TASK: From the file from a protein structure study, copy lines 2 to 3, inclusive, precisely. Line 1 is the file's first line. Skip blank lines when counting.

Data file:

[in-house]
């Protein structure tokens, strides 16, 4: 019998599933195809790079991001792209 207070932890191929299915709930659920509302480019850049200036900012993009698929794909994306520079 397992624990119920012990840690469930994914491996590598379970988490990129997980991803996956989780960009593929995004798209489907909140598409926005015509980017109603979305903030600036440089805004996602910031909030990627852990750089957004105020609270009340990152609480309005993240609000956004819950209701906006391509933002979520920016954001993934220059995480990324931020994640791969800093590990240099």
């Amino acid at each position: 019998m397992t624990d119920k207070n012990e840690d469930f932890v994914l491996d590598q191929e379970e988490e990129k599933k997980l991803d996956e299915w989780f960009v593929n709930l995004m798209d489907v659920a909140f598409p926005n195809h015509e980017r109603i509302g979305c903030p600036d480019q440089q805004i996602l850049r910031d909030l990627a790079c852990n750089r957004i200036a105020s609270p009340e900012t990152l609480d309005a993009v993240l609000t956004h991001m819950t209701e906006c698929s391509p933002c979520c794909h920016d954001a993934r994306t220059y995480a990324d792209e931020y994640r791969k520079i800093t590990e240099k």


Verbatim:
């Protein structure tokens, strides 16, 4: 019998599933195809790079991001792209 207070932890191929299915709930659920509302480019850049200036900012993009698929794909994306520079 397992624990119920012990840690469930994914491996590598379970988490990129997980991803996956989780960009593929995004798209489907909140598409926005015509980017109603979305903030600036440089805004996602910031909030990627852990750089957004105020609270009340990152609480309005993240609000956004819950209701906006391509933002979520920016954001993934220059995480990324931020994640791969800093590990240099």
């Amino acid at each position: 019998m397992t624990d119920k207070n012990e840690d469930f932890v994914l491996d590598q191929e379970e988490e990129k599933k997980l991803d996956e299915w989780f960009v593929n709930l995004m798209d489907v659920a909140f598409p926005n195809h015509e980017r109603i509302g979305c903030p600036d480019q440089q805004i996602l850049r910031d909030l990627a790079c852990n750089r957004i200036a105020s609270p009340e900012t990152l609480d309005a993009v993240l609000t956004h991001m819950t209701e906006c698929s391509p933002c979520c794909h920016d954001a993934r994306t220059y995480a990324d792209e931020y994640r791969k520079i800093t590990e240099k």